In this piece we look at how taking a few simple steps can save you money by reducing the cost of running your hot tub. At the end of the article, we discuss how you can potentially off-set the entire cost of running your hot tub. That’s right, how to effectively run your hot tub for free!!
Hot tub insulation is key to economic hot tub use
Most of the electricity a hot tub consumes is used to keep the water at a constant temperature. So, the most effective way to save money is to minimise temperature loss. The easiest way to do this is to buy a hot tub with a high standard of insulation. For example, if you are buying an inflatable hot tub, it has poor insulating qualities, so will invariably be less economical to run. I discuss this in another article which gives details on how I improved the insulation on my inflatable hot tub – click here to read!
Hot tub cabinet insulation
Foam is added to the underside of the acrylic to insulate your hot tub from below. Some companies offer extra insulation at an additional cost when you first purchase the hot tub. I would not recommend having all the pipes encased in hard foam as it makes servicing and repairing difficult. I have heard of some people putting duvet covers around the pipework, but this will only help if the duvet is kept dry and to be honest, I think the extra insulation they provide is minimal, and it may invalidate your warranty should something go wrong. As heat rises, the largest heat loss will be from the surface of the water.
A good quality cover will save you money!
The cover is probably one of the most critical factors in insulating your hot tub. It needs to fit snugly and not be damaged. A poorly fitting or damaged cover will not protect the water, and your energy bills will reflect this as your water heater will continuously be on trying to maintain the water temperature.
Will using a thermal blanket reduce the running cost of my hot tub?
Thermal blankets float on top of the water and provide a physical barrier between the water and the air. They also reduce the water evaporation which contributes to heat loss.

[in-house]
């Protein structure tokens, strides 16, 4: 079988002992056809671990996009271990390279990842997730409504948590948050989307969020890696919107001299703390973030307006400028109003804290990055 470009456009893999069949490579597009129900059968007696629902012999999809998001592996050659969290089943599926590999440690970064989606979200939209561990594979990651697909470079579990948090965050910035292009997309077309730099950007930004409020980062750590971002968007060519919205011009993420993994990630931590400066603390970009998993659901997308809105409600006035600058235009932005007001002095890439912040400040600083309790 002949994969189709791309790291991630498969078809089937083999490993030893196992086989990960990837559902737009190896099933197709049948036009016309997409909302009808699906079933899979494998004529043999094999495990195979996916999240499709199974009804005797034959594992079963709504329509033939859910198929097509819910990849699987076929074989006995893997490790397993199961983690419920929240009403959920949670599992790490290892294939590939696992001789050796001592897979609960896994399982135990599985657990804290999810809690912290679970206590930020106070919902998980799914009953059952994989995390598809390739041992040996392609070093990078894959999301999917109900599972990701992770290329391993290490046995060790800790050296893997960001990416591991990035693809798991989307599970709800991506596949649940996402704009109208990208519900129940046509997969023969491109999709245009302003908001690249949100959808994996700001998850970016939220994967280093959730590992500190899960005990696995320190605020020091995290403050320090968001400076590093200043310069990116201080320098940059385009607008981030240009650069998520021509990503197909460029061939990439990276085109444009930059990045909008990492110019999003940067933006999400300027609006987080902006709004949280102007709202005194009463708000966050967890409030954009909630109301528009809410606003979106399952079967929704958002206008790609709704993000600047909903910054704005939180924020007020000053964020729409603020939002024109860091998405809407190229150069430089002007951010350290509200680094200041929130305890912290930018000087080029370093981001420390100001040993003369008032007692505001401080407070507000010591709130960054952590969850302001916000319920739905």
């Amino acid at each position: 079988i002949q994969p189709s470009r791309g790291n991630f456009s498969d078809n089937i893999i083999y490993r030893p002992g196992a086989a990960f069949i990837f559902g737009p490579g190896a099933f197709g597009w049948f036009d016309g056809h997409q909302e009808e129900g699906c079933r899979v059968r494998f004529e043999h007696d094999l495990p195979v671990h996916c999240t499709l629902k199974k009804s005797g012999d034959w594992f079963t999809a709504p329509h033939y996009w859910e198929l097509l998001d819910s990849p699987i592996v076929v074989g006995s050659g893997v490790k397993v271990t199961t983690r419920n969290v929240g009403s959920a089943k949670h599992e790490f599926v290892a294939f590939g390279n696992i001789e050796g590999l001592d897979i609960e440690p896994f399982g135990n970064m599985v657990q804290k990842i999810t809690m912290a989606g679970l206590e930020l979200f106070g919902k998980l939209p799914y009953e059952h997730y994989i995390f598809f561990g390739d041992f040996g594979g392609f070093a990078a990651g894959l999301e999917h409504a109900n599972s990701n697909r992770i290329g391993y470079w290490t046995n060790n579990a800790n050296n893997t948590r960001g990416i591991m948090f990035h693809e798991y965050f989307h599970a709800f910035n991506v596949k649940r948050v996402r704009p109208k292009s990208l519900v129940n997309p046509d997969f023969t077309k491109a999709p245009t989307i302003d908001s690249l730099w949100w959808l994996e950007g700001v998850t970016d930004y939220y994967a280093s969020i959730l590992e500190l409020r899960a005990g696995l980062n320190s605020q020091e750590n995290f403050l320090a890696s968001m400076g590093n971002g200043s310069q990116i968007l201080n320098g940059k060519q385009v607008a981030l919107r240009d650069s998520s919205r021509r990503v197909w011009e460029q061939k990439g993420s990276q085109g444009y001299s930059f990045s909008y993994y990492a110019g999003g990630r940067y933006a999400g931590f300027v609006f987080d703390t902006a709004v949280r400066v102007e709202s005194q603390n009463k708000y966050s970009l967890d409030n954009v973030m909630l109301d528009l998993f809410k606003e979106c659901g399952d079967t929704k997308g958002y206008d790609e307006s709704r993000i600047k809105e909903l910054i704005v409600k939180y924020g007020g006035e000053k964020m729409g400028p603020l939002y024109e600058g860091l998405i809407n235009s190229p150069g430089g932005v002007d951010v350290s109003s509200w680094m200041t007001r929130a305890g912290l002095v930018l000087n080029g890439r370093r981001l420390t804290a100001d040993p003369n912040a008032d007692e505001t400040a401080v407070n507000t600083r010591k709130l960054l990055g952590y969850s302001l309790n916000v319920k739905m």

It will reduce the running cost, but controversially I do not recommend them if you use the hot tub regularly, as you have to take them off when you use the spa. I know this is going to make me sound lazy, and I am really not! But unclipping the cover and lifting it up and then having to roll up the thermal blanket and place it somewhere it will not pick up contaminates, is too much for me!! I want to make using the hot tub as easy as possible, and if this means I spend an extra ten cents a day, then that’s a price worth paying! If you have an inflatable hot tub, then thermal blankets might help reduce the cost of running the hot tub, but then your energy bills in cold weather will be high anyway, and you would have accepted that when you purchased the hot tub.
Reduce the temperature of the hot tub water
Reducing the temperature of the water will reduce energy consumption and the cost of running your hot tub. In the summer, I would recommend you run your hot tub cooler anyway, to reduce the chance of you or your guests over-heating. Some people run their hot tubs very hot (104 degrees Fahrenheit). This temperature is at the top end of what most hot tubs can achieve. The problem with running the tub so hot is that you can overheat very fast and it becomes uncomfortable. It also costs a lot more money to maintain the water at this temperature. Keeping the temperature around 100 degrees Fahrenheit will mean you have a more comfortable experience and you will be saving money!! A win-win!!
Using the hot tub only in summer will save money
If you avoid winter hot tubbing, you will save money, but you will also be missing out on the best time to sit in your hot tub. You will need to take extra precautions when you use your hot tub in icy conditions, but I promise the reward is worth it. I have written an article on this – click here to read. If you are using an inflatable hot tub and you are concerned about running costs, then it is probably best to pack it away when it gets cold. If you are going to use it, then make sure you try and insulate the pump to avoid it freezing.